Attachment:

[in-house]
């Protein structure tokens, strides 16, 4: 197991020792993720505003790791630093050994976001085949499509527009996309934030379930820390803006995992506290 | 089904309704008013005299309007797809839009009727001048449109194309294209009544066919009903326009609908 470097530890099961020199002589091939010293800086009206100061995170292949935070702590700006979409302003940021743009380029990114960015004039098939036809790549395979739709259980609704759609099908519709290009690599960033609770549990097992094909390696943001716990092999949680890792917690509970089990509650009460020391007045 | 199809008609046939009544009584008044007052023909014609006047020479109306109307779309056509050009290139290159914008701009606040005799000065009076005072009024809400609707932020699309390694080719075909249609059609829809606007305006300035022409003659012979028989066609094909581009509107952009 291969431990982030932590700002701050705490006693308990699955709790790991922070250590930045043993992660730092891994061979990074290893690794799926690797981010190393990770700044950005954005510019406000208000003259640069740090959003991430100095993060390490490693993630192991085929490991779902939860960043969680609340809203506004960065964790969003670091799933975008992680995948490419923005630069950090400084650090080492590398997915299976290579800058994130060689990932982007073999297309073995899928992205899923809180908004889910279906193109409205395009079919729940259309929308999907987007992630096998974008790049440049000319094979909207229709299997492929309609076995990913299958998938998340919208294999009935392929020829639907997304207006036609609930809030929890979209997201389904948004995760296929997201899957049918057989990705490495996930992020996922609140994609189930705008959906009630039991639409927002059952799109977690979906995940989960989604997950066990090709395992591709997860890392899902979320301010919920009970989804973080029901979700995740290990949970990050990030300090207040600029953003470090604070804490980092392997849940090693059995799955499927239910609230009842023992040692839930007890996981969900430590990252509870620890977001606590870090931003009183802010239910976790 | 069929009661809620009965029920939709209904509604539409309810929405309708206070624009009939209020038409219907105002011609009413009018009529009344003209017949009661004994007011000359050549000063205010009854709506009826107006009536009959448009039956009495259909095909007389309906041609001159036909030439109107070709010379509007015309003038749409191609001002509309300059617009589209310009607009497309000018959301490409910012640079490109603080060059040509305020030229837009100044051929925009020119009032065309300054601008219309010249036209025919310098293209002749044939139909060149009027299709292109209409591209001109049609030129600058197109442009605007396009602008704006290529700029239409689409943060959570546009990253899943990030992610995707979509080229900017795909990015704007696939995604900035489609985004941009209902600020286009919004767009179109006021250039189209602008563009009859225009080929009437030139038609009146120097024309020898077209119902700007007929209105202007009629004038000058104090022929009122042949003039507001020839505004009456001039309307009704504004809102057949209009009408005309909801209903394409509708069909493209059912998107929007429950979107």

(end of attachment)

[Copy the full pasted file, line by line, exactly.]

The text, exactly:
[in-house]
């Protein structure tokens, strides 16, 4: 197991020792993720505003790791630093050994976001085949499509527009996309934030379930820390803006995992506290 | 089904309704008013005299309007797809839009009727001048449109194309294209009544066919009903326009609908 470097530890099961020199002589091939010293800086009206100061995170292949935070702590700006979409302003940021743009380029990114960015004039098939036809790549395979739709259980609704759609099908519709290009690599960033609770549990097992094909390696943001716990092999949680890792917690509970089990509650009460020391007045 | 199809008609046939009544009584008044007052023909014609006047020479109306109307779309056509050009290139290159914008701009606040005799000065009076005072009024809400609707932020699309390694080719075909249609059609829809606007305006300035022409003659012979028989066609094909581009509107952009 291969431990982030932590700002701050705490006693308990699955709790790991922070250590930045043993992660730092891994061979990074290893690794799926690797981010190393990770700044950005954005510019406000208000003259640069740090959003991430100095993060390490490693993630192991085929490991779902939860960043969680609340809203506004960065964790969003670091799933975008992680995948490419923005630069950090400084650090080492590398997915299976290579800058994130060689990932982007073999297309073995899928992205899923809180908004889910279906193109409205395009079919729940259309929308999907987007992630096998974008790049440049000319094979909207229709299997492929309609076995990913299958998938998340919208294999009935392929020829639907997304207006036609609930809030929890979209997201389904948004995760296929997201899957049918057989990705490495996930992020996922609140994609189930705008959906009630039991639409927002059952799109977690979906995940989960989604997950066990090709395992591709997860890392899902979320301010919920009970989804973080029901979700995740290990949970990050990030300090207040600029953003470090604070804490980092392997849940090693059995799955499927239910609230009842023992040692839930007890996981969900430590990252509870620890977001606590870090931003009183802010239910976790 | 069929009661809620009965029920939709209904509604539409309810929405309708206070624009009939209020038409219907105002011609009413009018009529009344003209017949009661004994007011000359050549000063205010009854709506009826107006009536009959448009039956009495259909095909007389309906041609001159036909030439109107070709010379509007015309003038749409191609001002509309300059617009589209310009607009497309000018959301490409910012640079490109603080060059040509305020030229837009100044051929925009020119009032065309300054601008219309010249036209025919310098293209002749044939139909060149009027299709292109209409591209001109049609030129600058197109442009605007396009602008704006290529700029239409689409943060959570546009990253899943990030992610995707979509080229900017795909990015704007696939995604900035489609985004941009209902600020286009919004767009179109006021250039189209602008563009009859225009080929009437030139038609009146120097024309020898077209119902700007007929209105202007009629004038000058104090022929009122042949003039507001020839505004009456001039309307009704504004809102057949209009009408005309909801209903394409509708069909493209059912998107929007429950979107």